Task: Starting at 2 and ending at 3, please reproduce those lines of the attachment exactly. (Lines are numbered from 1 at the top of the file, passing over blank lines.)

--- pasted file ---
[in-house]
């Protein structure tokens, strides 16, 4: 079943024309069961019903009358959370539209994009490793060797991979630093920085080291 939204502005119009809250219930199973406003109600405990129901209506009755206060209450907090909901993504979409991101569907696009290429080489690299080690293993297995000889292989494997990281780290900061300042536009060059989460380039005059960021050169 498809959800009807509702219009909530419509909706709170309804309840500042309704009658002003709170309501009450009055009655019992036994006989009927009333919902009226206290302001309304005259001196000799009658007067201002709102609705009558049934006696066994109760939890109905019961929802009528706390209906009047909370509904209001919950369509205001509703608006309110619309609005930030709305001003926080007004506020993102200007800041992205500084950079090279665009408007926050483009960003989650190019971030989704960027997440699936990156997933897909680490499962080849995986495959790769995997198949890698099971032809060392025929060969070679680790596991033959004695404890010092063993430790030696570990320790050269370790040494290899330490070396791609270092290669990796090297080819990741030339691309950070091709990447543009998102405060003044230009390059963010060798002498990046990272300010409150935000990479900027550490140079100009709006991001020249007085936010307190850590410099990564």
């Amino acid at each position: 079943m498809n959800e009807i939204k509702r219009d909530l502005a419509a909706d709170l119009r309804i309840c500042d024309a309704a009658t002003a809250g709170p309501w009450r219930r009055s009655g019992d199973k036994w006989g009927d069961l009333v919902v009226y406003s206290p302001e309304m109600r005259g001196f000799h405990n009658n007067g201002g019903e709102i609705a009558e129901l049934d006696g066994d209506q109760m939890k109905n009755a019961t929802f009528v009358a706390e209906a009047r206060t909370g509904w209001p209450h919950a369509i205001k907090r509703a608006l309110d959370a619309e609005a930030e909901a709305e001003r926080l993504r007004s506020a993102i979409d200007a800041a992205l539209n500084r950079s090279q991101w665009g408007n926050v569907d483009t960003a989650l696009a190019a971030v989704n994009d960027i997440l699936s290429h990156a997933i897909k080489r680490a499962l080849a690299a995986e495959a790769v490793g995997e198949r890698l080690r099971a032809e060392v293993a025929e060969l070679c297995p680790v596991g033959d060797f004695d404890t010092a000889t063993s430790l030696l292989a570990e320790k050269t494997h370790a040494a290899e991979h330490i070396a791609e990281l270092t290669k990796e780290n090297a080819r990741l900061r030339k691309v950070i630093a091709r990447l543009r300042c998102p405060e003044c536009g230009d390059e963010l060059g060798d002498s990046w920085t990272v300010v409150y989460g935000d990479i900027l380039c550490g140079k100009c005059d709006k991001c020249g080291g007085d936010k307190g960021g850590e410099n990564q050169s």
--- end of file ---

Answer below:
């Protein structure tokens, strides 16, 4: 079943024309069961019903009358959370539209994009490793060797991979630093920085080291 939204502005119009809250219930199973406003109600405990129901209506009755206060209450907090909901993504979409991101569907696009290429080489690299080690293993297995000889292989494997990281780290900061300042536009060059989460380039005059960021050169 498809959800009807509702219009909530419509909706709170309804309840500042309704009658002003709170309501009450009055009655019992036994006989009927009333919902009226206290302001309304005259001196000799009658007067201002709102609705009558049934006696066994109760939890109905019961929802009528706390209906009047909370509904209001919950369509205001509703608006309110619309609005930030709305001003926080007004506020993102200007800041992205500084950079090279665009408007926050483009960003989650190019971030989704960027997440699936990156997933897909680490499962080849995986495959790769995997198949890698099971032809060392025929060969070679680790596991033959004695404890010092063993430790030696570990320790050269370790040494290899330490070396791609270092290669990796090297080819990741030339691309950070091709990447543009998102405060003044230009390059963010060798002498990046990272300010409150935000990479900027550490140079100009709006991001020249007085936010307190850590410099990564």
């Amino acid at each position: 079943m498809n959800e009807i939204k509702r219009d909530l502005a419509a909706d709170l119009r309804i309840c500042d024309a309704a009658t002003a809250g709170p309501w009450r219930r009055s009655g019992d199973k036994w006989g009927d069961l009333v919902v009226y406003s206290p302001e309304m109600r005259g001196f000799h405990n009658n007067g201002g019903e709102i609705a009558e129901l049934d006696g066994d209506q109760m939890k109905n009755a019961t929802f009528v009358a706390e209906a009047r206060t909370g509904w209001p209450h919950a369509i205001k907090r509703a608006l309110d959370a619309e609005a930030e909901a709305e001003r926080l993504r007004s506020a993102i979409d200007a800041a992205l539209n500084r950079s090279q991101w665009g408007n926050v569907d483009t960003a989650l696009a190019a971030v989704n994009d960027i997440l699936s290429h990156a997933i897909k080489r680490a499962l080849a690299a995986e495959a790769v490793g995997e198949r890698l080690r099971a032809e060392v293993a025929e060969l070679c297995p680790v596991g033959d060797f004695d404890t010092a000889t063993s430790l030696l292989a570990e320790k050269t494997h370790a040494a290899e991979h330490i070396a791609e990281l270092t290669k990796e780290n090297a080819r990741l900061r030339k691309v950070i630093a091709r990447l543009r300042c998102p405060e003044c536009g230009d390059e963010l060059g060798d002498s990046w920085t990272v300010v409150y989460g935000d990479i900027l380039c550490g140079k100009c005059d709006k991001c020249g080291g007085d936010k307190g960021g850590e410099n990564q050169s």